|NATIONAL PARKS QUICKLINKS|
Backpacker Magazine – August 1999
Stronger foot muscles can end ankle sprains and aching arches.
As you hike, the muscles in your feet and ankles flex and contract in an intricate series of mechanical movements. Like any muscles, those in your feet can be strengthened to do their job-namely handle high mileage and heavy loads-with greater ease, which is especially important if you have unusually high or low arches. Perform the following exercises two to three times weekly.
Towel pulls: Place a towel on the floor with a book or 5-pound weight on one end. While seated, plant your bare heels on the other end of the towel and draw the weighted end of the towel toward you by curling it with your toes. Repeat 10 times.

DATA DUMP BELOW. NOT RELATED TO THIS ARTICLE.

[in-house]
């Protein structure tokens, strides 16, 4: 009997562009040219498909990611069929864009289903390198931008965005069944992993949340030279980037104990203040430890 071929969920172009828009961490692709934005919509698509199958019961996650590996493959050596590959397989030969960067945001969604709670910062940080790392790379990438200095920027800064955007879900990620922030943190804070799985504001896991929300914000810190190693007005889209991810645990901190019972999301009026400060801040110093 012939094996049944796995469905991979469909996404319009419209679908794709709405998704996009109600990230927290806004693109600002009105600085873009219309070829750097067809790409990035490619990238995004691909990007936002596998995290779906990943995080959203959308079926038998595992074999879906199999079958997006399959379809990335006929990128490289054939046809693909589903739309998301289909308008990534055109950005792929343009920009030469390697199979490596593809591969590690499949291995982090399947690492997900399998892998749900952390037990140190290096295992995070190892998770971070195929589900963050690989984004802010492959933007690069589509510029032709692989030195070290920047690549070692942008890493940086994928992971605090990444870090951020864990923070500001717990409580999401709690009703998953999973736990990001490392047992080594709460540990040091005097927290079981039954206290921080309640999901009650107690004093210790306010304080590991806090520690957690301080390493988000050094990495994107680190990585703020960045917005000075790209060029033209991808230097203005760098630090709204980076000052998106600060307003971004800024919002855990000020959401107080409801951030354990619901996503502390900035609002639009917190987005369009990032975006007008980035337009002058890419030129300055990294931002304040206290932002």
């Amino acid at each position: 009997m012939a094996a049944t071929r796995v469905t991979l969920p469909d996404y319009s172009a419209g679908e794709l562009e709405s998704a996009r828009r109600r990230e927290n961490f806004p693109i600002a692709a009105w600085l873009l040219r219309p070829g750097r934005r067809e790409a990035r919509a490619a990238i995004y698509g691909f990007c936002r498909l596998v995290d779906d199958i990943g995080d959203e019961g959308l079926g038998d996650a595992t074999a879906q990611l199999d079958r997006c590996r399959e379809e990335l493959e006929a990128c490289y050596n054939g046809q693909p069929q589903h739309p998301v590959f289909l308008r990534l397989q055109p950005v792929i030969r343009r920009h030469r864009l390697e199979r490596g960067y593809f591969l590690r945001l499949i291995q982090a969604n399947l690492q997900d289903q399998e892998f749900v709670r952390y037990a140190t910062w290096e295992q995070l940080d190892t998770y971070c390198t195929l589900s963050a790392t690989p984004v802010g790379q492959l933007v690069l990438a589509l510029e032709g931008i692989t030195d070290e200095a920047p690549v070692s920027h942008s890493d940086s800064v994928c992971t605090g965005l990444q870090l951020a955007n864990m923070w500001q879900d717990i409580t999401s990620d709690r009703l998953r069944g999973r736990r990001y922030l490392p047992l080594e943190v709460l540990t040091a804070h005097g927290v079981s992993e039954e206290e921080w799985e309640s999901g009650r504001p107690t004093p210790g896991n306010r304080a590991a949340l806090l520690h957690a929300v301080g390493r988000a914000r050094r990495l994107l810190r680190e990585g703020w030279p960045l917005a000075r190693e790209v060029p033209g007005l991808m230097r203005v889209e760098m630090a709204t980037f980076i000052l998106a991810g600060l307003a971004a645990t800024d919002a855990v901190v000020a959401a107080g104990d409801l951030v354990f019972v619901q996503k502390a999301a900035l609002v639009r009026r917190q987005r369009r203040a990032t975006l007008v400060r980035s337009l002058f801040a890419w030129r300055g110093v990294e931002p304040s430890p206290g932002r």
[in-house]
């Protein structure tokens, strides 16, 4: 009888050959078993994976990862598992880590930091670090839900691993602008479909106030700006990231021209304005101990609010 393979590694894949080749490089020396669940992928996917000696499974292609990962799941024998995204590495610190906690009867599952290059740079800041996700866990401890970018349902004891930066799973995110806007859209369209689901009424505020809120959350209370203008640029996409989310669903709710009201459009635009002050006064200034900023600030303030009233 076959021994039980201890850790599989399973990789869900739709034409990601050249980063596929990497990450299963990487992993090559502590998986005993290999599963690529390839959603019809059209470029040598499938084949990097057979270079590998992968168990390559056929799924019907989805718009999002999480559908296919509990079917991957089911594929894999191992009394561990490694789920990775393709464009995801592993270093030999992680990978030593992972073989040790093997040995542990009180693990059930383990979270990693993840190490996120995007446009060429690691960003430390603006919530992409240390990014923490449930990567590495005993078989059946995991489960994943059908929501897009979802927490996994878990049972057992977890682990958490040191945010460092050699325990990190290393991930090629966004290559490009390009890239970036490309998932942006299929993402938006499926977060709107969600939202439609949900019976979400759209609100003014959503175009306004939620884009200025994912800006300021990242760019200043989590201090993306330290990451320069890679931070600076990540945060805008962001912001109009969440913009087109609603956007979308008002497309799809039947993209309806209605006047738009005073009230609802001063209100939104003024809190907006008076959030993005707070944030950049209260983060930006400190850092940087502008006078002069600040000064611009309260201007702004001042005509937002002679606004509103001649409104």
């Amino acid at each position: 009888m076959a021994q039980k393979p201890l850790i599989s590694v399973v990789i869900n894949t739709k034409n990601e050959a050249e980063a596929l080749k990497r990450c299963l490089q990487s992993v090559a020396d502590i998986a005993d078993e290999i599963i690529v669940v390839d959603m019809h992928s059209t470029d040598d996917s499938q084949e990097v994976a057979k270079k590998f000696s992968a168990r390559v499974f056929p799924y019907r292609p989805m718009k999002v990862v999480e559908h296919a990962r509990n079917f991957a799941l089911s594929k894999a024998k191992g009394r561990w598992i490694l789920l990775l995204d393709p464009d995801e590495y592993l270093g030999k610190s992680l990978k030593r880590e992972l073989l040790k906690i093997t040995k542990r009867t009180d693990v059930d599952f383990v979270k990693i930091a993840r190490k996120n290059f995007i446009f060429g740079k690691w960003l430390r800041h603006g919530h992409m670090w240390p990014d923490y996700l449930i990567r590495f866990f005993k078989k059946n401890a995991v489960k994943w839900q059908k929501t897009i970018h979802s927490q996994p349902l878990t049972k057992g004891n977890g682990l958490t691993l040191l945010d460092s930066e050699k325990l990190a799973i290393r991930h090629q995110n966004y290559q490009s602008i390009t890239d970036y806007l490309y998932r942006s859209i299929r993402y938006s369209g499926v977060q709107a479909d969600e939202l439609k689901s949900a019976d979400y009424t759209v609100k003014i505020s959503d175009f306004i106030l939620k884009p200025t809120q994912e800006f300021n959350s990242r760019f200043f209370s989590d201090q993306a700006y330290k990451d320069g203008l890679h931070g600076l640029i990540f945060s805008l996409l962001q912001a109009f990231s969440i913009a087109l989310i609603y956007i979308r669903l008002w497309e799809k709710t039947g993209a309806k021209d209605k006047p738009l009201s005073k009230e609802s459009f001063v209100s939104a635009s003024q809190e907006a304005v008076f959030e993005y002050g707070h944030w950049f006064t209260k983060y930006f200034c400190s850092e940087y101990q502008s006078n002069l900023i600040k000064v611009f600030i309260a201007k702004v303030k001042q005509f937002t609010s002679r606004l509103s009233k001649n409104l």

Ankle builders: While standing or sitting, place a 4-foot length of heavy rubber tubing, elastic band, or bungee cord under the middle of your foot and grasp one end in each hand (see photo). To strengthen the inside of your ankle, pull on the side of the cord that's farthest from your big toe and resist with your ankle (called "inversion"). Hold for 5 seconds. To work the outside ankle muscles, pull on the side of the cord that's closest to your big toe and resist (eversion). Note: Eversion strengthening is very helpful for people with a history of sprained ankles.
Jump rope: It develops foot muscles along with leg muscles and the cardiovascular system. Start out jumping rope for 1 minute three times a week, then increase the length of the sessions by 1 minute per week thereafter, with the goal of a 15-minute routine.